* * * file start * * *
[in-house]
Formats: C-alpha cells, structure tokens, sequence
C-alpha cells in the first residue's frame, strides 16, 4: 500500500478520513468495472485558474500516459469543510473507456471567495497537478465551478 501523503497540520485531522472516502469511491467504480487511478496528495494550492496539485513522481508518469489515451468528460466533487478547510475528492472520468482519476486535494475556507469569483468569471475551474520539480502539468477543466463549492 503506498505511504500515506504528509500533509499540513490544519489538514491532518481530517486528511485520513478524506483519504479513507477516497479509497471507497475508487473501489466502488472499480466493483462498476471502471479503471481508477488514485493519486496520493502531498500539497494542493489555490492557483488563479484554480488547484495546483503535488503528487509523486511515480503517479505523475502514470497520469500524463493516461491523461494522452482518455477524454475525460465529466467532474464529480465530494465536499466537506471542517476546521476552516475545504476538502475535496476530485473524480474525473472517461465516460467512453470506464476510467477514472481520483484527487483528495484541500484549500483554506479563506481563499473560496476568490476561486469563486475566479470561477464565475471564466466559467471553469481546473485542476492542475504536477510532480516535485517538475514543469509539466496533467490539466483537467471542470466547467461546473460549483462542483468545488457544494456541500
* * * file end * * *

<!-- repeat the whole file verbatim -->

[in-house]
Formats: C-alpha cells, structure tokens, sequence
C-alpha cells in the first residue's frame, strides 16, 4: 500500500478520513468495472485558474500516459469543510473507456471567495497537478465551478 501523503497540520485531522472516502469511491467504480487511478496528495494550492496539485513522481508518469489515451468528460466533487478547510475528492472520468482519476486535494475556507469569483468569471475551474520539480502539468477543466463549492 503506498505511504500515506504528509500533509499540513490544519489538514491532518481530517486528511485520513478524506483519504479513507477516497479509497471507497475508487473501489466502488472499480466493483462498476471502471479503471481508477488514485493519486496520493502531498500539497494542493489555490492557483488563479484554480488547484495546483503535488503528487509523486511515480503517479505523475502514470497520469500524463493516461491523461494522452482518455477524454475525460465529466467532474464529480465530494465536499466537506471542517476546521476552516475545504476538502475535496476530485473524480474525473472517461465516460467512453470506464476510467477514472481520483484527487483528495484541500484549500483554506479563506481563499473560496476568490476561486469563486475566479470561477464565475471564466466559467471553469481546473485542476492542475504536477510532480516535485517538475514543469509539466496533467490539466483537467471542470466547467461546473460549483462542483468545488457544494456541500